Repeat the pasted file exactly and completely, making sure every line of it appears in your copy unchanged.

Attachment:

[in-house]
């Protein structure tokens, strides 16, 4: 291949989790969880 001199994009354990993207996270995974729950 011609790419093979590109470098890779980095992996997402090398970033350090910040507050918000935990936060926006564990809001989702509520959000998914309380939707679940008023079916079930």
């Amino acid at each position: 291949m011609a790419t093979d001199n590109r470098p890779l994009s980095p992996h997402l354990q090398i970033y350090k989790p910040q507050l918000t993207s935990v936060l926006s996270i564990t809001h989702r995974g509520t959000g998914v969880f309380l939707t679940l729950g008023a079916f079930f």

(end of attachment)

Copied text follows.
[in-house]
């Protein structure tokens, strides 16, 4: 291949989790969880 001199994009354990993207996270995974729950 011609790419093979590109470098890779980095992996997402090398970033350090910040507050918000935990936060926006564990809001989702509520959000998914309380939707679940008023079916079930």
């Amino acid at each position: 291949m011609a790419t093979d001199n590109r470098p890779l994009s980095p992996h997402l354990q090398i970033y350090k989790p910040q507050l918000t993207s935990v936060l926006s996270i564990t809001h989702r995974g509520t959000g998914v969880f309380l939707t679940l729950g008023a079916f079930f």